‘No longer running Russia’ Hell-bent Putin has handed over reins to focus on Ukraine war

Russian President Vladimir Putin gave the go-ahead for his country’s troops to invade Ukraine on February 24 after more than 100,000 spent several weeks massing at the border of their neighbour. Putin has made public appearances and even agreed to meet French counterpart Emmanuel Macron in Moscow on more than one occasion. But the Kremlin leader is now seemingly hell-bent on ramping up Russia‘s war with Ukraine after reportedly handing over day-to-day running of his country to Prime Minister Mikhail Mishustin.

Mujtaba Rahman, managing director for Europe at political risk research and consulting firm Eurasia Group, who also worked at the European Commission’s Directorate-General for Economic and Financial Affairs, made the astonishing claim on Twitter.

He wrote: “A senior EU source tells me: ‘Putin has now taken day-to day-control of the conflict and delegated the running of Russia to the Prime Minister’.”

But several people took to Twitter to claim that such a move could prove to be a disastrous mistake from Putin as he looks to step up Russia’s war in Ukraine.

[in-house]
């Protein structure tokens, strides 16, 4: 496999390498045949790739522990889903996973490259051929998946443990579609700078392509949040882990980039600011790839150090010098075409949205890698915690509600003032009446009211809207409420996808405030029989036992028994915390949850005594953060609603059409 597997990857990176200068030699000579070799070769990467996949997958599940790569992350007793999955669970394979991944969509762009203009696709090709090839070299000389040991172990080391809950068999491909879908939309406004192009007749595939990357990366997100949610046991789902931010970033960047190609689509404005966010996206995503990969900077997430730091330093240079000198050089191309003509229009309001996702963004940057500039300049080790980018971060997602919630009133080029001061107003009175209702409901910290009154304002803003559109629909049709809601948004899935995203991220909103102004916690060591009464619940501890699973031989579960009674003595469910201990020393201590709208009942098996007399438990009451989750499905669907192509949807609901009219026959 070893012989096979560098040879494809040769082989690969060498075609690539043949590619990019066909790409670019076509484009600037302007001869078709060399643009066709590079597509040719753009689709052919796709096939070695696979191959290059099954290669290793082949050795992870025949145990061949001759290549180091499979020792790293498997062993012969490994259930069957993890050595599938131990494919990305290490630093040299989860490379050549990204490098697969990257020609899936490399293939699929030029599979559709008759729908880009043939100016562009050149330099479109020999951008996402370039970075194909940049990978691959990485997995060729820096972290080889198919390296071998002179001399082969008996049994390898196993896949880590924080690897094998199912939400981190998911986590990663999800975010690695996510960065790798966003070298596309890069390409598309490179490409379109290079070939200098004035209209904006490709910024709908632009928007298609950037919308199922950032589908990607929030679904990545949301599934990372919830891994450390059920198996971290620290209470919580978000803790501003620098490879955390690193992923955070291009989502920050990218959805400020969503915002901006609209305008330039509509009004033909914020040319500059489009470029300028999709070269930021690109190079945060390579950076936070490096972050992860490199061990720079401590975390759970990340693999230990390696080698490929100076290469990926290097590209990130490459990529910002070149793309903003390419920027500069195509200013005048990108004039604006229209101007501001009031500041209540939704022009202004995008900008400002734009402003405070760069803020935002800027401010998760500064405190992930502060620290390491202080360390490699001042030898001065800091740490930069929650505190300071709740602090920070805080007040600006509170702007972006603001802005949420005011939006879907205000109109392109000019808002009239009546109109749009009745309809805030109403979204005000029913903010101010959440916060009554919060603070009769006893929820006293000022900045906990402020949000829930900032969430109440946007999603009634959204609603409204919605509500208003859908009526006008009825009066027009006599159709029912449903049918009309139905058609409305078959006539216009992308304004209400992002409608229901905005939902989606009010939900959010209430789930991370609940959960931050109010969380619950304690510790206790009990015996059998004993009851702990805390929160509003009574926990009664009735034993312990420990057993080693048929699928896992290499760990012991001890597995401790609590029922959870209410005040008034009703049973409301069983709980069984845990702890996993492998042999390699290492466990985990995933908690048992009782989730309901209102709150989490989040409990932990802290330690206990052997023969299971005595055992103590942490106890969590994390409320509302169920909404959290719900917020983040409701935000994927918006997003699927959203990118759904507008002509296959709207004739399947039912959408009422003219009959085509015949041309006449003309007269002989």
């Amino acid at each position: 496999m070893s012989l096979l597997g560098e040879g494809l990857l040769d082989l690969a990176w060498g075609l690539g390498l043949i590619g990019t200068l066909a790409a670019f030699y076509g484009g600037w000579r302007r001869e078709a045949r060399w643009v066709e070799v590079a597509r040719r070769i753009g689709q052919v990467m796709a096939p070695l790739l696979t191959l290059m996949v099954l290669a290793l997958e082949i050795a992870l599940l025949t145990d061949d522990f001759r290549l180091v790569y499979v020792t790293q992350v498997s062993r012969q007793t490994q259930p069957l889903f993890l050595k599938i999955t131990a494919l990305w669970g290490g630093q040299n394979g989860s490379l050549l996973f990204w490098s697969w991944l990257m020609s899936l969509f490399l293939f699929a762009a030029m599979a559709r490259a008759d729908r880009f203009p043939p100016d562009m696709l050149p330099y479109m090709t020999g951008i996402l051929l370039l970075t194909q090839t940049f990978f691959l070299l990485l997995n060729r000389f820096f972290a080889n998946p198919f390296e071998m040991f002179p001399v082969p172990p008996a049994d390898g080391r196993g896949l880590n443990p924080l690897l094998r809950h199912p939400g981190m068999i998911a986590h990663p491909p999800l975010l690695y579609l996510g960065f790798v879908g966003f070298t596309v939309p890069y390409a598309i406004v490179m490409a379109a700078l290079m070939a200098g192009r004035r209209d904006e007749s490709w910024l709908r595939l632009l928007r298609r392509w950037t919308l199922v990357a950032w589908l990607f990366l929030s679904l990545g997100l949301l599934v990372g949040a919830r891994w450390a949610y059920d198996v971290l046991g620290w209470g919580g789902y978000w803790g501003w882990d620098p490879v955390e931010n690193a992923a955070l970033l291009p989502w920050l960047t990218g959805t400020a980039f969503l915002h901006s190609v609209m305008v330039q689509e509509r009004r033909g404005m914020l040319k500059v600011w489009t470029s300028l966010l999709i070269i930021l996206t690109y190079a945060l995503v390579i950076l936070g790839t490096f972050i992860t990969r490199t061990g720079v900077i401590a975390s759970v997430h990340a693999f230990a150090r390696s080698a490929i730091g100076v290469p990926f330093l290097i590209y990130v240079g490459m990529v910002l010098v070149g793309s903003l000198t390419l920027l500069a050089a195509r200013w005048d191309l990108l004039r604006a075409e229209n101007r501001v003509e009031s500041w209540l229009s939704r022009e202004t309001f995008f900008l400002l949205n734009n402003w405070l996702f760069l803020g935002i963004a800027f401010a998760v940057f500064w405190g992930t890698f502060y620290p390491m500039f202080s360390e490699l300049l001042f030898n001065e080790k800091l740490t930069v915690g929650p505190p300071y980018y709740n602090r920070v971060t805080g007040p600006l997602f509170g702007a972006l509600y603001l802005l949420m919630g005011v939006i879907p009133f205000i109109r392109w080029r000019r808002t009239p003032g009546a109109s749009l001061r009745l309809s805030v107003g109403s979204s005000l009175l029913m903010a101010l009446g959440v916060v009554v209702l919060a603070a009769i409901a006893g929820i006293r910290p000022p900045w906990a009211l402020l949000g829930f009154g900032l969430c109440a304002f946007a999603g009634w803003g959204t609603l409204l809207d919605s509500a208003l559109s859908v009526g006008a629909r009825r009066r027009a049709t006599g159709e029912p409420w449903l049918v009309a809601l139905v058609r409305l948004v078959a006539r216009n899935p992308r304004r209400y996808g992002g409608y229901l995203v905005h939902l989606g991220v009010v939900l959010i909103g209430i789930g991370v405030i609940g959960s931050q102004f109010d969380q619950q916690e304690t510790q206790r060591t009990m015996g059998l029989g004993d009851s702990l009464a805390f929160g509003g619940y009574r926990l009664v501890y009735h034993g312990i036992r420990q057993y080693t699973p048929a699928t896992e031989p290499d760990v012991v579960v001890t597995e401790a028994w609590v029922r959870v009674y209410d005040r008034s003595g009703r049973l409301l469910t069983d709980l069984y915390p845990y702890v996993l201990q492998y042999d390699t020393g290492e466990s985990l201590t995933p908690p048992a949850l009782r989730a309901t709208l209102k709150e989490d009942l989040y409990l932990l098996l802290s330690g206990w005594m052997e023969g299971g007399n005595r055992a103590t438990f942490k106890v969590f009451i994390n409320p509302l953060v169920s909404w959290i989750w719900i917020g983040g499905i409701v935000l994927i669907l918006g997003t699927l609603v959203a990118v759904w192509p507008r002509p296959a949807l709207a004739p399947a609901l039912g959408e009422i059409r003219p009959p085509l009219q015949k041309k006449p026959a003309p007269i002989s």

Twitter user “BrakSów” (@exileoftza) replied: “Him taking personal command of the army just cut the expected time left until Ukraine’s victory by half.”

“Brearson7791” (@brearson7791) commented: “This is excellent.

“I hope he has a big map with long sticks to move his armies around on.

“Can’t see how this could possibly go wrong.”

Fellow Twitter user Old_Map_Fan (@Cartophiliast) wrote: “Has this – the political leader taking over a failing war effort – ever worked out? I mean, ever? Like, even once?”

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Mr Blinken described Russian forces as trying “to brutalise some parts of Ukraine”, adding: “But Ukrainians are standing strong.”

The US Secretary of State said Russia had pulled back its troops from around Kyiv and the north of Ukraine to focus on the eastern Donbas region.

He then claimed: “When it comes to Russia’s war aims, Russia is failing, Ukraine is succeeding.”

Earlier this month, Russian Prime Minister Mishustin attempted to brush off the impact of crippling economic sanctions slapped on Russia from the West.

He claimed Russia’s financial system had “withstood” the “sanctions storm” that had been imposed against the country, despite soaring inflation and the threat of a Russian debt default.

Mishustin said: “The authors of this strategy expected that the sanctions storm would destroy our economy in a few days.

“Their scenario didn’t come true.

“Unfriendly countries have not come up with anything better than to return to the typical pirate practice.

“By freezing assets, they actually robbed the country.”